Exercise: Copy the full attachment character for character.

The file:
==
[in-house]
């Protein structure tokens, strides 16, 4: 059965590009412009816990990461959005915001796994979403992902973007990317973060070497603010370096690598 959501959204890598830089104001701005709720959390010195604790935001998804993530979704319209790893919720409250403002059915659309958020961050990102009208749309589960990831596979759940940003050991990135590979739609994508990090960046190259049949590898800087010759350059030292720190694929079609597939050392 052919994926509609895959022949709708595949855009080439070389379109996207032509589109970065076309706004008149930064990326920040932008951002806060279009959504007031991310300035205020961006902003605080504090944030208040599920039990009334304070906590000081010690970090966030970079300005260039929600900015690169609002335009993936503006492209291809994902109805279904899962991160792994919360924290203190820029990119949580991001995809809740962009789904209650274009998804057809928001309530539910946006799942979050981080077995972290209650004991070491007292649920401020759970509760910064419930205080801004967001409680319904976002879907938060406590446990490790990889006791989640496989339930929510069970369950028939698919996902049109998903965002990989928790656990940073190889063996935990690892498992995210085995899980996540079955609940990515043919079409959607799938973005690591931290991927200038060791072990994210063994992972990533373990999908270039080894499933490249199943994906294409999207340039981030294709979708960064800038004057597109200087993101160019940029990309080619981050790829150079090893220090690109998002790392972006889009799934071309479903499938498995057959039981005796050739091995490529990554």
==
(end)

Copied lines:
[in-house]
């Protein structure tokens, strides 16, 4: 059965590009412009816990990461959005915001796994979403992902973007990317973060070497603010370096690598 959501959204890598830089104001701005709720959390010195604790935001998804993530979704319209790893919720409250403002059915659309958020961050990102009208749309589960990831596979759940940003050991990135590979739609994508990090960046190259049949590898800087010759350059030292720190694929079609597939050392 052919994926509609895959022949709708595949855009080439070389379109996207032509589109970065076309706004008149930064990326920040932008951002806060279009959504007031991310300035205020961006902003605080504090944030208040599920039990009334304070906590000081010690970090966030970079300005260039929600900015690169609002335009993936503006492209291809994902109805279904899962991160792994919360924290203190820029990119949580991001995809809740962009789904209650274009998804057809928001309530539910946006799942979050981080077995972290209650004991070491007292649920401020759970509760910064419930205080801004967001409680319904976002879907938060406590446990490790990889006791989640496989339930929510069970369950028939698919996902049109998903965002990989928790656990940073190889063996935990690892498992995210085995899980996540079955609940990515043919079409959607799938973005690591931290991927200038060791072990994210063994992972990533373990999908270039080894499933490249199943994906294409999207340039981030294709979708960064800038004057597109200087993101160019940029990309080619981050790829150079090893220090690109998002790392972006889009799934071309479903499938498995057959039981005796050739091995490529990554």